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Dreamers in Danger

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Just a little longer, he thinks. Holding on as tight as he possibly can, he refuses to let go. Just one more minute, please. He buries his face in the crook of his sobbing mother’s neck and thinks of all the dreams that are now dead and out of reach.

He is a Dreamer. There are 800,000 of them in the United States, right now, at this very moment, and every single one of them is in danger. Not only are they at risk, but so are their families. Their goals. Their hobbies. Their friends. Their plans.

I am fighting for the 15-year-old boy living in Arlington, running cross-country and participating in the robotics club. I understand his mother, who sits in front of the TV, biting her nails as she listens to the most recent news story on “Noticiero Univision” regarding her children’s’ education. I see his father, who does not really understand the situation. Most of the information he receives comes from the breakroom at his welding job, where all he hears are rumors and humorless jokes about what might happen in half a year. He is too busy looking for extra shifts to help pay for his son’s upcoming school trip to listen to what his co-workers say. I hear his seven-year-old sister, born in America, who sits confusedly at the dining table looking at her mother’s tear-stained face and untouched pasta and her angry brother, wondering why they keep talking about being separated. To all the families across the country who are going through this situation, I am not giving up on you.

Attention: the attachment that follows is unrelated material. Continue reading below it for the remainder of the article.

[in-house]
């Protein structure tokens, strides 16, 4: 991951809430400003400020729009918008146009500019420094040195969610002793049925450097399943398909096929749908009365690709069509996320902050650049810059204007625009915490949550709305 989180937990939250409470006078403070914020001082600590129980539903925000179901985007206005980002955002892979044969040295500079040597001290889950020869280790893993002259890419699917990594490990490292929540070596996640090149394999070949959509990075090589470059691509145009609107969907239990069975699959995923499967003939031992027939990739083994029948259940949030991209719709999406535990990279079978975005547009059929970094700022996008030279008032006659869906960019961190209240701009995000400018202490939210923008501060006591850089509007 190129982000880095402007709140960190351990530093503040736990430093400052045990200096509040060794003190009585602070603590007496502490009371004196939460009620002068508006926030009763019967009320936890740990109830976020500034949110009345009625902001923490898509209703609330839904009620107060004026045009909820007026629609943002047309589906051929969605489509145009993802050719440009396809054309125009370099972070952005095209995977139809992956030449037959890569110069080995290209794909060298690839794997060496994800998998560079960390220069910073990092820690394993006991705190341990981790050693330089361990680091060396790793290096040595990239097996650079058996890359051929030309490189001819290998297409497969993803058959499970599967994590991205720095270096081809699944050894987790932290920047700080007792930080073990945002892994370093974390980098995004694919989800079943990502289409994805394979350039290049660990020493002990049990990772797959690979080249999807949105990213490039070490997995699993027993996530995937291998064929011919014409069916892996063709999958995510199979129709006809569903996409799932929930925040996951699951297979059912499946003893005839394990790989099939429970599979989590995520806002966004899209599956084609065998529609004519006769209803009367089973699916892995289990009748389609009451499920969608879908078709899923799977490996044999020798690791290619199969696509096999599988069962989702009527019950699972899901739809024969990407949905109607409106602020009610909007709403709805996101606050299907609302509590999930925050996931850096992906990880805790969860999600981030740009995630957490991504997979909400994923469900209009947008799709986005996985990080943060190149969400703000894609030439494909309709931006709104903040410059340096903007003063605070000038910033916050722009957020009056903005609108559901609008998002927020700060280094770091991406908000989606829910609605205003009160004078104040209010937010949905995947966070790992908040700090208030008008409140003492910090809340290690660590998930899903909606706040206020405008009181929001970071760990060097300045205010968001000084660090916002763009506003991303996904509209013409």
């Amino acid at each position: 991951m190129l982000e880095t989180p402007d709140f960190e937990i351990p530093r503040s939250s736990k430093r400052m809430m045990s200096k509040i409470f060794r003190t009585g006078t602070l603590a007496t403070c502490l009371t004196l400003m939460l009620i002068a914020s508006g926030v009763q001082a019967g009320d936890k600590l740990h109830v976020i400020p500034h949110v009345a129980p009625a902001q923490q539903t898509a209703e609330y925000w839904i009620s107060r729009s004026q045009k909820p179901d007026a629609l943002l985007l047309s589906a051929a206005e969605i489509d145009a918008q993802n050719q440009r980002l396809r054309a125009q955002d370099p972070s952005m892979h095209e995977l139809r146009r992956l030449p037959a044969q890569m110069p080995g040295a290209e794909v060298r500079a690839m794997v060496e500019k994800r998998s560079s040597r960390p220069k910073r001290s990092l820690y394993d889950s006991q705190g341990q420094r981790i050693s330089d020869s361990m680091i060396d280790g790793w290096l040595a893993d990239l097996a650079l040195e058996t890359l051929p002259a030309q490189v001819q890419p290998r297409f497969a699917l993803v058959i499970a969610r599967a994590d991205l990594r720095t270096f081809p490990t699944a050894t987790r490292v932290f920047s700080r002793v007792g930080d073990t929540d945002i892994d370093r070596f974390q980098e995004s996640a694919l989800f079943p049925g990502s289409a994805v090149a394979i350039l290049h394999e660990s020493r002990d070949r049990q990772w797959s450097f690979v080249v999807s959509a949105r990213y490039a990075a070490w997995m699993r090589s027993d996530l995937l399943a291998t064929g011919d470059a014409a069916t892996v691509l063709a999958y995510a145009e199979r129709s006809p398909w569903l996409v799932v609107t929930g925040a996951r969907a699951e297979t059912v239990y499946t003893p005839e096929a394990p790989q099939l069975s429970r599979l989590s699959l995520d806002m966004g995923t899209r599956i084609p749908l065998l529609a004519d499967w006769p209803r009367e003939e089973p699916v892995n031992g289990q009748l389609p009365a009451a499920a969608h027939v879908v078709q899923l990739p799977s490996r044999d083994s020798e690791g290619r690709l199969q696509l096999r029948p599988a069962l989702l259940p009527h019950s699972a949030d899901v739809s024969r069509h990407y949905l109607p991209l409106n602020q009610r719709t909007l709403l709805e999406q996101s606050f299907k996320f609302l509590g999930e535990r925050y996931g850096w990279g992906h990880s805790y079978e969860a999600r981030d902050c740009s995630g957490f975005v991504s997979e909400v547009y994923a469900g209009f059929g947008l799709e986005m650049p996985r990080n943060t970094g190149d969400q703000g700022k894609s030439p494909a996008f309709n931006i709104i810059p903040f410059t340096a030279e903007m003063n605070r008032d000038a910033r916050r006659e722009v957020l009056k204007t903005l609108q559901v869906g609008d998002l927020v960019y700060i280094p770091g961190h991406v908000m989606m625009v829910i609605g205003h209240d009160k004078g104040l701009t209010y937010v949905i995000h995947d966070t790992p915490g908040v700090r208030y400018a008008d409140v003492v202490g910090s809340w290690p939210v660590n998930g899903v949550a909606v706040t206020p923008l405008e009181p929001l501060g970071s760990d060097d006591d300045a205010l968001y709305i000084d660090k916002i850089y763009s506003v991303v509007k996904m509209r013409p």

Every 800,000 dreamers are 800,000 humans. 800,000 Americans. They have grown up here. They know the best places to eat and when $5 movie night is. They recite the pledge at school in the morning. They are here to study. They receive international phone calls from their grandparents every holiday and feel overwhelmed at the pride in their voices when they hear that they got accepted into college. These people have a routine daily life like any other person, and they have the potential to accomplish great things.

We cannot separate these families. That mother who came here with her heart full of hope and her body full of fear so that her children could have the greatest education, in the greatest country in the world, now she sits on her couch feeling utterly hopeless. That father set his feet on this soil with his fists by his side, prepared to learn the finest welding skills from the finest workers, in a fine, developed country. Now, wearing his welding mask to cover his red-rimmed eyes, he hears the hysterical laughs in the break room of coworkers who wish he was gone. That 15-year-old boy sits at his computer, blankly staring at the programming on his screen, wondering how much longer he will be on the robotics team.

As our hope begins to drain, we march. As our loved ones begin to slouch from their struggle, we fight. United we stand in a country that takes in the poor and the needy. We march in one of the most diverse countries in the world, with love thriving in our hearts, in hopes of saving those whose voices are muted. We hold up that imaginary torch in our right hand as high as we can reach and we begin:

“Say it loud, say it clear, immigrants are welcome here.”

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